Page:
Study: Yes, teens look at screens constantly but that’s actually OK

Everybody sees teenagers on their phones and laptops and gaming all the time, and it looks scary. It’s a completely fair assumption that it’s doing something to their brains. But new research says that the effects of all that texting, Instagramming, and Snapchatting on teenagers’ well-being are “miniscule.”

“Implementing best practice statistical and methodological techniques we found little evidence for substantial negative associations between digital-screen engagement and adolescent wellbeing,” said Amy Orben, a Researcher at the Oxford Internet Institute and a lecturer at the Queen’s College, University of Oxford, in a release.

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In other words, the kids are all right.

Teenage mental health can withstand screen time

A study from researchers at Oxford University, published in the journal Psychological Science, analyzed data from 17,000 young people from the UK, Ireland, and the U.S.

It was discovered that it didn’t matter how many hours per day the teenagers used screens – the impact on their mental health was still minimal. It was also found that using screens two hours, one hour, or 30 minutes before bedtime didn’t have a clear link with a decrease in wellbeing – although it is generally taken as fact that this is unhealthy for teenagers. (It should be noted, however, that using screens emitting blue light before bedtime does disrupt your sleep).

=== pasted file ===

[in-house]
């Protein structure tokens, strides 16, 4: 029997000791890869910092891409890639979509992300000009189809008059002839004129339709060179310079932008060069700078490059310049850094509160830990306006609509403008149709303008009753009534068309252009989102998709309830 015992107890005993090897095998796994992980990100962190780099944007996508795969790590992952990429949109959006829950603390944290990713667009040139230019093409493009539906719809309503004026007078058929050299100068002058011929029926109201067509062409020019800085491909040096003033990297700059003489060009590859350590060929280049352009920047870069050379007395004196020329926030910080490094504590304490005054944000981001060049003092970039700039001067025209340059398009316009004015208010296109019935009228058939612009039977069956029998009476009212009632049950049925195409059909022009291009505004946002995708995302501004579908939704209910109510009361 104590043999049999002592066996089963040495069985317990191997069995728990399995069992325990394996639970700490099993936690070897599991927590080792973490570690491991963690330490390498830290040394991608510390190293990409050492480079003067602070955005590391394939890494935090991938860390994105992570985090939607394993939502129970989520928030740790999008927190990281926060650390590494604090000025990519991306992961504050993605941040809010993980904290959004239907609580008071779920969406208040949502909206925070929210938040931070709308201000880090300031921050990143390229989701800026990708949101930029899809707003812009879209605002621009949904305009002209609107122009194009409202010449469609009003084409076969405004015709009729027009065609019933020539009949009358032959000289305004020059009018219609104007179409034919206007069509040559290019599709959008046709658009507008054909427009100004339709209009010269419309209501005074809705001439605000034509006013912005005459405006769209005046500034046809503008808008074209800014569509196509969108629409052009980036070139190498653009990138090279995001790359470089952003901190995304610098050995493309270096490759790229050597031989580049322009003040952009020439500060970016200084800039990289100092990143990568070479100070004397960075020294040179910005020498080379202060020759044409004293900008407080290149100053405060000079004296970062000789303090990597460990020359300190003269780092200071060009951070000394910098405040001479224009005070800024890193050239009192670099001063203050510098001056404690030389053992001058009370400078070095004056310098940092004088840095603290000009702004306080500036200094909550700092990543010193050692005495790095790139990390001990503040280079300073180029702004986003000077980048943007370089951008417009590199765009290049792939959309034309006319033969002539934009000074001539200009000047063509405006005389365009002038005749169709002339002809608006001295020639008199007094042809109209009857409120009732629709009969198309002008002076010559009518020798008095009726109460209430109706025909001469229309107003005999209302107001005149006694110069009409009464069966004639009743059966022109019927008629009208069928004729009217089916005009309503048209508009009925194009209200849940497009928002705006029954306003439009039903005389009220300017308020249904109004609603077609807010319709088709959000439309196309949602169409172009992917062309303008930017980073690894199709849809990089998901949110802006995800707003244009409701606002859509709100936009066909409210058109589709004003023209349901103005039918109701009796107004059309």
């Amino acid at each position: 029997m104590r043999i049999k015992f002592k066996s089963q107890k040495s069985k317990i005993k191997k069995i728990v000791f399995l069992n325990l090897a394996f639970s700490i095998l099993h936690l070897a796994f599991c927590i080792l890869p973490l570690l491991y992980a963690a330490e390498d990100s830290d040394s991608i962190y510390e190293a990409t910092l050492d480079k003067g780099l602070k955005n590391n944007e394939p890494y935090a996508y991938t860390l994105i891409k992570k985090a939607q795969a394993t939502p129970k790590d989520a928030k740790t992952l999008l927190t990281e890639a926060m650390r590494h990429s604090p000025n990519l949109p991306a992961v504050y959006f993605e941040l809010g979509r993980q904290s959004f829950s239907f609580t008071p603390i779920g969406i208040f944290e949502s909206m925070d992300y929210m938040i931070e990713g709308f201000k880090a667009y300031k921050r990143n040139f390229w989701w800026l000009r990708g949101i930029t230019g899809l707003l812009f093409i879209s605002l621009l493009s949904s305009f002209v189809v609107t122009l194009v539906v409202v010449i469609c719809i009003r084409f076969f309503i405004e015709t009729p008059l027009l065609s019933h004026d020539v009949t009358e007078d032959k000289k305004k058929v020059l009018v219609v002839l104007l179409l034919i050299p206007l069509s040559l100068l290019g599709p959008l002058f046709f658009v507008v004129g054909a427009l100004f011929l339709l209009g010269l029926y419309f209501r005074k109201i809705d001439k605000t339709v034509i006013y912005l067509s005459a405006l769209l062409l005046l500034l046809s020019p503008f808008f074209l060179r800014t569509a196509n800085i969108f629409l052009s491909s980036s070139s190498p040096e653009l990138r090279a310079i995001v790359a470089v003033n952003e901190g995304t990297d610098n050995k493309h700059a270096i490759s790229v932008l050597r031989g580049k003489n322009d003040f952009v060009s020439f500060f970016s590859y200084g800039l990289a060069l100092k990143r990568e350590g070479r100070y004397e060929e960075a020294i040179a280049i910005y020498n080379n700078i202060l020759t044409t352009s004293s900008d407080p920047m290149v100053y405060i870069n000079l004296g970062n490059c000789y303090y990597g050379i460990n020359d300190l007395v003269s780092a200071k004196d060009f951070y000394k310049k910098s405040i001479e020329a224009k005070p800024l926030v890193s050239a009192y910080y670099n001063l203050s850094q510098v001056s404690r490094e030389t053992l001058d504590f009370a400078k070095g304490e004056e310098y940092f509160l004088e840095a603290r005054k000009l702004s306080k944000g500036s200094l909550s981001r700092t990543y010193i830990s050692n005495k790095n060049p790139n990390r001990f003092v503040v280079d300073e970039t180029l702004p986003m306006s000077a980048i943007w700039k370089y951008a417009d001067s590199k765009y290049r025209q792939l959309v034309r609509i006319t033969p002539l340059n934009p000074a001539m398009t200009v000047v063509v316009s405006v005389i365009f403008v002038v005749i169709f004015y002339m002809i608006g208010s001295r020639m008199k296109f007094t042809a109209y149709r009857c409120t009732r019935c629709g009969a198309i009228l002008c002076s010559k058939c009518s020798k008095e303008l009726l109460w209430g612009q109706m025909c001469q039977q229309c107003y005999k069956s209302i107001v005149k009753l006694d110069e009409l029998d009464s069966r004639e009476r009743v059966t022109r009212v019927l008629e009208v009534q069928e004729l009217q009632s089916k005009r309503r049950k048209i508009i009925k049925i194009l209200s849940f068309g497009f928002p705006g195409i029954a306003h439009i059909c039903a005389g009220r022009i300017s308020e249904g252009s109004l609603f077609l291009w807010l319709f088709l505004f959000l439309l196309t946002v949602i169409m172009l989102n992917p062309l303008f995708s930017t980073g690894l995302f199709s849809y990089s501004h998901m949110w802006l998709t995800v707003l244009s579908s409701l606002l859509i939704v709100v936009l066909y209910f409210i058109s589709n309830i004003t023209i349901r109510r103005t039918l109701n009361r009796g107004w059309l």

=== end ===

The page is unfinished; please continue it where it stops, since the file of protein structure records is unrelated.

One feature unique to the study was that the rigor of the methods used to accurately track just how much time the teenagers spent online; researchers included both self-reported measures and time-use diaries. Previous similar studies, Orben has said, have been built on less reliable data about screen-time use.

“Analyzing three different datasets, which include improved measurements of screen time, we found little clear-cut evidence that screen time decreases adolescent wellbeing, even if the use of digital technology occurs directly before bedtime,” said Professor Andrew Przybylski, Director of Research at the Oxford Internet Institute and co-author on the study.

Well, it looks like teenagers get a free pass on this one.

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